Two solicitor-advocates have launched a web-based phone app to help other solicitors fulfil their annual continuing professional development (CPD) obligation.
They hope to extend the service – which went live yesterday – to barristers and chartered legal executives shortly, and eventually to professionals in a number of different sectors.
The app, named Prolog, enables individuals and teams to share their CPD experiences with colleagues.
It also allows law firm compliance officers to view reports that show the compliance or otherwise with annual CPD obligations of the lawyers in their firms.
The website promises “a proven workflow that supports every step of the CPD lifecycle” that allows “individuals to take responsibility for their own CPD, in a consistent and professional way that ensure compliance to the [Solicitors Regulatory Authority’s] requirements, using a simple, intuitive interface”.
The price for individuals is 99p per month. Firms can buy licences for staff on a sliding scale from £15 per user per month for up to 10 lawyers down to £5 per month for firms with over 200 lawyers.
Currently, the sharing features are restricted to organisation subscribers and the reporting features for individuals are limited.
Solicitor Richard Stone, one of Prolog’s five directors, told Legal Futures the idea was the brainchild of fellow solicitor Mike Winston.
Both were formerly law firm partners but were now freelance solicitors and trainers in various aspects of legal practice, from client care to litigation skills, he said.
Mr Stone said there was a need to assist solicitors with CPD since the SRA had abolished the annual minimum 16-hours requirement in November 2016 and replaced it with a ‘continuing competence’ scheme.
A “lot of lawyers” were still “in the dark about what is expected of them”, he insisted.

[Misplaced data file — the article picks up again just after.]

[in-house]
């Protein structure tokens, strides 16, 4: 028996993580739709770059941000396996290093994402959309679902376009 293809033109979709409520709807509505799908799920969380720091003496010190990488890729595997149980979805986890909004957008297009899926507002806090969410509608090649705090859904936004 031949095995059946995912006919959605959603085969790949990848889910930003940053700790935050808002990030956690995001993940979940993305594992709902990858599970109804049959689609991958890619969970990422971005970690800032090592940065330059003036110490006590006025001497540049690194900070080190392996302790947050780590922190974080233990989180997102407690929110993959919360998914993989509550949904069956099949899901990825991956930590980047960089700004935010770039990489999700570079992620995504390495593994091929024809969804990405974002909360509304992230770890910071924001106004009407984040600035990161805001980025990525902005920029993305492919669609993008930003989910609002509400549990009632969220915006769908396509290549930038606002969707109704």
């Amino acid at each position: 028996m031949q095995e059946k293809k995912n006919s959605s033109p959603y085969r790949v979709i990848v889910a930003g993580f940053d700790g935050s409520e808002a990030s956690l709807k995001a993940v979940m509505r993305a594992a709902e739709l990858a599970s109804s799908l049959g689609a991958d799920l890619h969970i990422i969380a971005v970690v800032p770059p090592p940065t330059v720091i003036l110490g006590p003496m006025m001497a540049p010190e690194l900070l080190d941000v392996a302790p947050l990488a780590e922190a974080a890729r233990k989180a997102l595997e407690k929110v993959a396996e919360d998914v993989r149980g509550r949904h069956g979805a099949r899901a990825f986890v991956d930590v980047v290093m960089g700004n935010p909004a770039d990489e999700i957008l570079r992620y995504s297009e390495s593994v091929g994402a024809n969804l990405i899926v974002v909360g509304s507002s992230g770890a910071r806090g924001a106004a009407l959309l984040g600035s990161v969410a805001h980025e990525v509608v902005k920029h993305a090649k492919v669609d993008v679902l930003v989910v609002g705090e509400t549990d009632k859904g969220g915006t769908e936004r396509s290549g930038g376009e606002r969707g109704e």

He continued: “They either tend not to do this competency statement or they struggle to do it.”
Mr Stone said the app was unique in the range of CPD activities that could be recorded and shared.
“You can add an entry like, for example, a website, a photograph, note or voice recording. You can add these things and share them with team members or individuals who are using Prolog, or everyone who is using Prolog, so it becomes like a community.”
The founders had spent the past year “planning, devising, and honing” the site.
Law firm subscribers could easily be separated by teams, offices or regions. Presently individuals could register immediately but law firms had to register an interest and Prolog would set up the team structure as desired. Eventually this would be inputted by users, he said.
He added: “We are hoping to expand this quite soon to barristers and legal executives as well. Then we hope to cater to lots of different professions that all have the same sort of [CPD] requirement.”
As well as approaching the SRA to argue “this is actually good for the SRA because it will make it easier for people to become compliant”, he said Prolog would also seek an endorsement from the Law Society.